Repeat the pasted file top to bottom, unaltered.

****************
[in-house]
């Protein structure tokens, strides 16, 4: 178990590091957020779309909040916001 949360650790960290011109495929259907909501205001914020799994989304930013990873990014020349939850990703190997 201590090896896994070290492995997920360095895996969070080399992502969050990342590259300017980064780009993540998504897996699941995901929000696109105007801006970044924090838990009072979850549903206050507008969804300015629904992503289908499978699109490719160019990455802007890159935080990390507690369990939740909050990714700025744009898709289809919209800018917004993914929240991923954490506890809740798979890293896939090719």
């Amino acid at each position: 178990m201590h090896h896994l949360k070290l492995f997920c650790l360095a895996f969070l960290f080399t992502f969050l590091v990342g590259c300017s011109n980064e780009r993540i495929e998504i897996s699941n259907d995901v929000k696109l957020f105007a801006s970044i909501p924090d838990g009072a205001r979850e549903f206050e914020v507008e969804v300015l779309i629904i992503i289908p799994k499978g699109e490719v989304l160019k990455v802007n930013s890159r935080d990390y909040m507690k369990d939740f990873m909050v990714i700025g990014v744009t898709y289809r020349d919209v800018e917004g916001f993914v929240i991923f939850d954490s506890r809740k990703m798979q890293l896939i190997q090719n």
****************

[in-house]
């Protein structure tokens, strides 16, 4: 178990590091957020779309909040916001 949360650790960290011109495929259907909501205001914020799994989304930013990873990014020349939850990703190997 201590090896896994070290492995997920360095895996969070080399992502969050990342590259300017980064780009993540998504897996699941995901929000696109105007801006970044924090838990009072979850549903206050507008969804300015629904992503289908499978699109490719160019990455802007890159935080990390507690369990939740909050990714700025744009898709289809919209800018917004993914929240991923954490506890809740798979890293896939090719």
């Amino acid at each position: 178990m201590h090896h896994l949360k070290l492995f997920c650790l360095a895996f969070l960290f080399t992502f969050l590091v990342g590259c300017s011109n980064e780009r993540i495929e998504i897996s699941n259907d995901v929000k696109l957020f105007a801006s970044i909501p924090d838990g009072a205001r979850e549903f206050e914020v507008e969804v300015l779309i629904i992503i289908p799994k499978g699109e490719v989304l160019k990455v802007n930013s890159r935080d990390y909040m507690k369990d939740f990873m909050v990714i700025g990014v744009t898709y289809r020349d919209v800018e917004g916001f993914v929240i991923f939850d954490s506890r809740k990703m798979q890293l896939i190997q090719n």